Top 5 Ways to Praise your Kids!
Lately parents are becoming more addicted to praising your kids. But as you try to make them feel good about themselves 24-7, you actually may be harming them. When you applaud your child for things that aren’t true achievements (she goes down the slide or hangs up her coat without your help), she’ll begin to expect praise all the time, which diminishes its power. Some say overpraising a child can get her hooked on success and celebration instead of being satisfied by her own accomplishment. Even if your praise is sincere, you may not be using it the right way. If your compliments tend to be about you (“I think you did a great job”) rather than about your child (“I’ll bet you’re proud of yourself”), she’ll start to look for your approval every time she does something.But that doesn’t mean you should drop praise from your disciplinary playbook. If you use it the right way, it’s a valuable tool for reinforcing good behavior, boosting your child’s self-esteem, and making her feel loved, appreciated, and inspired. We have listed you a top 5 ways to praise your kids!
1. Focus on the effort not the end result & get Specific
Remember the old chestnut, “It’s not whether you win or lose, but how you play the game?” That thinking applies here. If your child kicks the winning goal at his soccer game, instead of emphasizing the goal, a better option is to praise him for his dedication to the game and giving it his best shot. Zero in on a particular action rather than saying a generic “good job.” A specific compliment tells your child that you’re paying attention and gives him a concrete example of the behavior or attitude you’re hoping to perpetuate. The next time your little one calmly asks his sister for a turn with a toy instead of yanking it out of her hands, praise the kind way he handled the situation so he knows you noticed.
2. Be genuine & Give compliments when they’re earned
Skip the superlatives most kids know they’re not “the best” artist, athlete or student ever. Likewise, if your child is struggling with a task—for example, playing a new piece on the piano, don’t offer false praise such as, “It sounded good to me.” It’s better to say, “I can see you’re really working hard on that song.” Kids are masters at detecting insincere praise, and instead of giving them the boost you’re intending, it can make them question your credibility. You don’t have to be stingy, but don’t overdo it or you risk conditioning your child to expect applause for every little action. While you might praise her the first time she loads the dishwasher by herself, you don’t need to strike up the band every time she puts in a dirty dish. A simple “thanks for your help” will make her feel good because she knows you appreciate her contribution.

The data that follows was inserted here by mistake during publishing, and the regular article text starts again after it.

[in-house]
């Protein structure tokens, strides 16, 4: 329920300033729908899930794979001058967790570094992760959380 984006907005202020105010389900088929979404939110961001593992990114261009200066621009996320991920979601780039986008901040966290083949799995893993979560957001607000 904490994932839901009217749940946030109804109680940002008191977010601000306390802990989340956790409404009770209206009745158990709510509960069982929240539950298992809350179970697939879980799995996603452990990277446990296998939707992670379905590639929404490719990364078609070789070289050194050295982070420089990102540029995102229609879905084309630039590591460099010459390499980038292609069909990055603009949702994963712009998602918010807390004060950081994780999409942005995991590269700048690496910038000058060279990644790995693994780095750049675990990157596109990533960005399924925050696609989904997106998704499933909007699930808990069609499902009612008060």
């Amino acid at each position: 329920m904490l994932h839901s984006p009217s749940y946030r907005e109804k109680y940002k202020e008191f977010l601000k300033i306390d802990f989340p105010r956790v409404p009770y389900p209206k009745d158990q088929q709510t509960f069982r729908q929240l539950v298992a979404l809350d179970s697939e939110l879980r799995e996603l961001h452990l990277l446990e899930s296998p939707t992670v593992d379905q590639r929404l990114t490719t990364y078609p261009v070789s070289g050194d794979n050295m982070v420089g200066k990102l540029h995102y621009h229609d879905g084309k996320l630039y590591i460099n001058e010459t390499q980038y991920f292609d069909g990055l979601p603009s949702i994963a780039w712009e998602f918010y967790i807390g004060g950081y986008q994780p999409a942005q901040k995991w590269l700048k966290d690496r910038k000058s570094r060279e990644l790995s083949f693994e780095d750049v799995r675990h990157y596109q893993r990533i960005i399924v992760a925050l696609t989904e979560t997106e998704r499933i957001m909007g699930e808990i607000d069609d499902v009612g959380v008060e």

3. Point out the positives & Don’t overdo it
It’s easy to fall into the pattern of pointing out your child’s mistakes while overlooking his little successes, says Hartley-Brewer. But when you make an extra effort to praise your child’s achievements and good behavior, you’ll help reinforce them. When you notice that your child is being kind to a younger child, you can let them know it. You can tell him that he should be proud of themselves inspires him to do the same thing again. When your toddler puts his pants on by himself for the first time, it’s worth making a big deal about it. But gushing over everyday achievements (“You finished your carrots — yay!”) will cause your child to discount praise he’s truly earned. It may also make him feel he constantly has to do things to impress you.
4. Share his achievements with your spouse & Avoid sarcasm
While you shouldn’t boast about your child in front of your friends, there’s no need to hold back when you’re at home. In fact, making your spouse aware of your child’s achievement can be good for him, says Lawrence Balter, PhD, professor of applied psychology at New York University, in New York City. Just try not to say it in front of your other kids, so they don’t feel slighted. . Don’t poison praise with snarky comments (“Who would have guessed you’d finish an entire meal without staining your clothes?” or “Finally, you learned to ride a bike without training wheels”). Children may not get your attempt at humor, and pointing out past failings is really a form of criticism. Simply celebrate the event (“How does it feel to eat neatly, like a big boy?” or “I’ll bet you can’t wait to show your friends that you can ride a bike”). Kids just need to know what it is they’re doing right.
5. Tell the truth & Use body language
Even young kids can see right through false praise. Your best strategy is to be honest and diplomatic when commenting on your child’s ability. “If she’s learning to dive and does an awkward belly flop, don’t say, ‘What a beautiful dive’. A better script: “I see you’re working on your diving.” By not defining the action as good or bad, you’re being truthful while letting your child know she has your attention. Nonverbal cues are a great way to express your approval. When your face lights up with a grin or you high-five your child for cleaning their room for example, he knows how you feel about their accomplishment. A smile or a hug can also be less distracting than words. If you say, ‘You’re reading so well,’ your child will stop to look up at you. But if you give him a gentle rub on the back, he’ll get the message that you’re proud of him and keep reading.